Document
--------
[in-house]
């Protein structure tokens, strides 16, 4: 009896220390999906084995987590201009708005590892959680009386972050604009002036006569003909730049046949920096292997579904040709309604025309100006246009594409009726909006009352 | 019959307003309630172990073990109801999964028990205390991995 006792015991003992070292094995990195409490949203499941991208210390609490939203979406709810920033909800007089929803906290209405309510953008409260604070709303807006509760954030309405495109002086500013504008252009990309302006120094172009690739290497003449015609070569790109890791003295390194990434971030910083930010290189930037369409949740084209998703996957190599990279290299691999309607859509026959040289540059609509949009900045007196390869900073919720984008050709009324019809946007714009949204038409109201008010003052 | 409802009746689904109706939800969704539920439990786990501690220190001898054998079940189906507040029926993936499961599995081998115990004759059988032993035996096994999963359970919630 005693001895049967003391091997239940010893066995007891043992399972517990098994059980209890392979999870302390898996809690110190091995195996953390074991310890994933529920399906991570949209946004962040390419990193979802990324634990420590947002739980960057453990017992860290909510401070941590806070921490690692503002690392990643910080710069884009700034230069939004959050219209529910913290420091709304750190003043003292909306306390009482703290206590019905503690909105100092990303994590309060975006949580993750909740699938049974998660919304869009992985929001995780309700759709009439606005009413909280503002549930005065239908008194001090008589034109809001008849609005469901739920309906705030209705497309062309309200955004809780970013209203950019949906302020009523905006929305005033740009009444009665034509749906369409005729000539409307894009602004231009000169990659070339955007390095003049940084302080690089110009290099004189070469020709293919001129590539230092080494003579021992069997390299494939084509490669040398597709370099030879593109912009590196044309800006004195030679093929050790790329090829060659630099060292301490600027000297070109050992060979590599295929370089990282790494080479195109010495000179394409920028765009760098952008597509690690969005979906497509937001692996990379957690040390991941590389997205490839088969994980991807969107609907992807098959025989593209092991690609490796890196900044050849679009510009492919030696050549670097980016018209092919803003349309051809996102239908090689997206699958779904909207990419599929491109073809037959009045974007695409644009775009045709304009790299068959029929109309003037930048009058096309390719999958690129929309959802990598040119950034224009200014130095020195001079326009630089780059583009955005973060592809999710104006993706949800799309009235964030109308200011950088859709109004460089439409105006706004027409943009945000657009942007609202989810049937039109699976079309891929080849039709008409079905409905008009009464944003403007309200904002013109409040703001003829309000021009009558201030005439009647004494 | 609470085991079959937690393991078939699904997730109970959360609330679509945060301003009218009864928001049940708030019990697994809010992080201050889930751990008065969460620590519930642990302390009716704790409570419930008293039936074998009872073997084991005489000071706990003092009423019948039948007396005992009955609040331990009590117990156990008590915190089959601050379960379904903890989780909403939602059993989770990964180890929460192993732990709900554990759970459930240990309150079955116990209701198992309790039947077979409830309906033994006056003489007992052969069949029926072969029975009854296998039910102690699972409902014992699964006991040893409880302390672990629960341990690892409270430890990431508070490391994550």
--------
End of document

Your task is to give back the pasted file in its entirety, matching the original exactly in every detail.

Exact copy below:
[in-house]
């Protein structure tokens, strides 16, 4: 009896220390999906084995987590201009708005590892959680009386972050604009002036006569003909730049046949920096292997579904040709309604025309100006246009594409009726909006009352 | 019959307003309630172990073990109801999964028990205390991995 006792015991003992070292094995990195409490949203499941991208210390609490939203979406709810920033909800007089929803906290209405309510953008409260604070709303807006509760954030309405495109002086500013504008252009990309302006120094172009690739290497003449015609070569790109890791003295390194990434971030910083930010290189930037369409949740084209998703996957190599990279290299691999309607859509026959040289540059609509949009900045007196390869900073919720984008050709009324019809946007714009949204038409109201008010003052 | 409802009746689904109706939800969704539920439990786990501690220190001898054998079940189906507040029926993936499961599995081998115990004759059988032993035996096994999963359970919630 005693001895049967003391091997239940010893066995007891043992399972517990098994059980209890392979999870302390898996809690110190091995195996953390074991310890994933529920399906991570949209946004962040390419990193979802990324634990420590947002739980960057453990017992860290909510401070941590806070921490690692503002690392990643910080710069884009700034230069939004959050219209529910913290420091709304750190003043003292909306306390009482703290206590019905503690909105100092990303994590309060975006949580993750909740699938049974998660919304869009992985929001995780309700759709009439606005009413909280503002549930005065239908008194001090008589034109809001008849609005469901739920309906705030209705497309062309309200955004809780970013209203950019949906302020009523905006929305005033740009009444009665034509749906369409005729000539409307894009602004231009000169990659070339955007390095003049940084302080690089110009290099004189070469020709293919001129590539230092080494003579021992069997390299494939084509490669040398597709370099030879593109912009590196044309800006004195030679093929050790790329090829060659630099060292301490600027000297070109050992060979590599295929370089990282790494080479195109010495000179394409920028765009760098952008597509690690969005979906497509937001692996990379957690040390991941590389997205490839088969994980991807969107609907992807098959025989593209092991690609490796890196900044050849679009510009492919030696050549670097980016018209092919803003349309051809996102239908090689997206699958779904909207990419599929491109073809037959009045974007695409644009775009045709304009790299068959029929109309003037930048009058096309390719999958690129929309959802990598040119950034224009200014130095020195001079326009630089780059583009955005973060592809999710104006993706949800799309009235964030109308200011950088859709109004460089439409105006706004027409943009945000657009942007609202989810049937039109699976079309891929080849039709008409079905409905008009009464944003403007309200904002013109409040703001003829309000021009009558201030005439009647004494 | 609470085991079959937690393991078939699904997730109970959360609330679509945060301003009218009864928001049940708030019990697994809010992080201050889930751990008065969460620590519930642990302390009716704790409570419930008293039936074998009872073997084991005489000071706990003092009423019948039948007396005992009955609040331990009590117990156990008590915190089959601050379960379904903890989780909403939602059993989770990964180890929460192993732990709900554990759970459930240990309150079955116990209701198992309790039947077979409830309906033994006056003489007992052969069949029926072969029975009854296998039910102690699972409902014992699964006991040893409880302390672990629960341990690892409270430890990431508070490391994550």